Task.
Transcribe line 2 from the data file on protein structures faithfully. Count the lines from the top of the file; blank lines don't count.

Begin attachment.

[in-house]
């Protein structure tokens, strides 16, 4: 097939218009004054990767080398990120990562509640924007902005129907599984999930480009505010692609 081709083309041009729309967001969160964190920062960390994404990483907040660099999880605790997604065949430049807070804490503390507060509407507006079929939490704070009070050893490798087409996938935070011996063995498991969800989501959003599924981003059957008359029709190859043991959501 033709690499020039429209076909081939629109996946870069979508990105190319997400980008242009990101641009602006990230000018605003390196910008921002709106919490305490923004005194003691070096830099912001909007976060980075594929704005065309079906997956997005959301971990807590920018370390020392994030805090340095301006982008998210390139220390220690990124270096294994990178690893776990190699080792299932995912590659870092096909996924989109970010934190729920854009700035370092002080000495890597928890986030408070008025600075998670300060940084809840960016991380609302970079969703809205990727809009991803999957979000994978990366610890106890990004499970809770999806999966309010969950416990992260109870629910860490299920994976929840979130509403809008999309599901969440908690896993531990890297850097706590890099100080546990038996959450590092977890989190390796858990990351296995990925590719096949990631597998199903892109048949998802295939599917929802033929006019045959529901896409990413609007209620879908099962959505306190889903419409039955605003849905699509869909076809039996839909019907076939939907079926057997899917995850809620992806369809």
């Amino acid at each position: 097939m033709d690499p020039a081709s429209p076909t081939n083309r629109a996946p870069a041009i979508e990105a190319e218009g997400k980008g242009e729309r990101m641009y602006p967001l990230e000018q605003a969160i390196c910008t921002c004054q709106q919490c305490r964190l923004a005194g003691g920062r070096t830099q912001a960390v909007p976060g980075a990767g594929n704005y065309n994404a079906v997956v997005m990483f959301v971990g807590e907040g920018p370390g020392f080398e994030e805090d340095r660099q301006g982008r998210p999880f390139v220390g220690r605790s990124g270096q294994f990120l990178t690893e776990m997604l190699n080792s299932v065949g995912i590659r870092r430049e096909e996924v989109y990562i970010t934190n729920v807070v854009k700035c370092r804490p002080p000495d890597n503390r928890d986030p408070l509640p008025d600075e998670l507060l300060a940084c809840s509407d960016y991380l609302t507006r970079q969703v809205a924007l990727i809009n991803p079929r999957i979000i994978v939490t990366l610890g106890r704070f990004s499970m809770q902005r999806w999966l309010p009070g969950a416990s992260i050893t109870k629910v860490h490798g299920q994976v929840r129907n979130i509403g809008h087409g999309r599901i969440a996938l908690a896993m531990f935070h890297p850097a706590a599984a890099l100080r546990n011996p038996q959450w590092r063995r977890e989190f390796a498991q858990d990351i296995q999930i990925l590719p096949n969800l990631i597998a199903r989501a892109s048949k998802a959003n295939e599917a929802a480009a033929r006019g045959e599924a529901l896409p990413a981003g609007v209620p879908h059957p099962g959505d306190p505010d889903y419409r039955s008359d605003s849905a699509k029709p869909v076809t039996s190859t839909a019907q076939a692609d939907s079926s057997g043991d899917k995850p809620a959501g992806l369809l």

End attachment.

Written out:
């Protein structure tokens, strides 16, 4: 097939218009004054990767080398990120990562509640924007902005129907599984999930480009505010692609 081709083309041009729309967001969160964190920062960390994404990483907040660099999880605790997604065949430049807070804490503390507060509407507006079929939490704070009070050893490798087409996938935070011996063995498991969800989501959003599924981003059957008359029709190859043991959501 033709690499020039429209076909081939629109996946870069979508990105190319997400980008242009990101641009602006990230000018605003390196910008921002709106919490305490923004005194003691070096830099912001909007976060980075594929704005065309079906997956997005959301971990807590920018370390020392994030805090340095301006982008998210390139220390220690990124270096294994990178690893776990190699080792299932995912590659870092096909996924989109970010934190729920854009700035370092002080000495890597928890986030408070008025600075998670300060940084809840960016991380609302970079969703809205990727809009991803999957979000994978990366610890106890990004499970809770999806999966309010969950416990992260109870629910860490299920994976929840979130509403809008999309599901969440908690896993531990890297850097706590890099100080546990038996959450590092977890989190390796858990990351296995990925590719096949990631597998199903892109048949998802295939599917929802033929006019045959529901896409990413609007209620879908099962959505306190889903419409039955605003849905699509869909076809039996839909019907076939939907079926057997899917995850809620992806369809």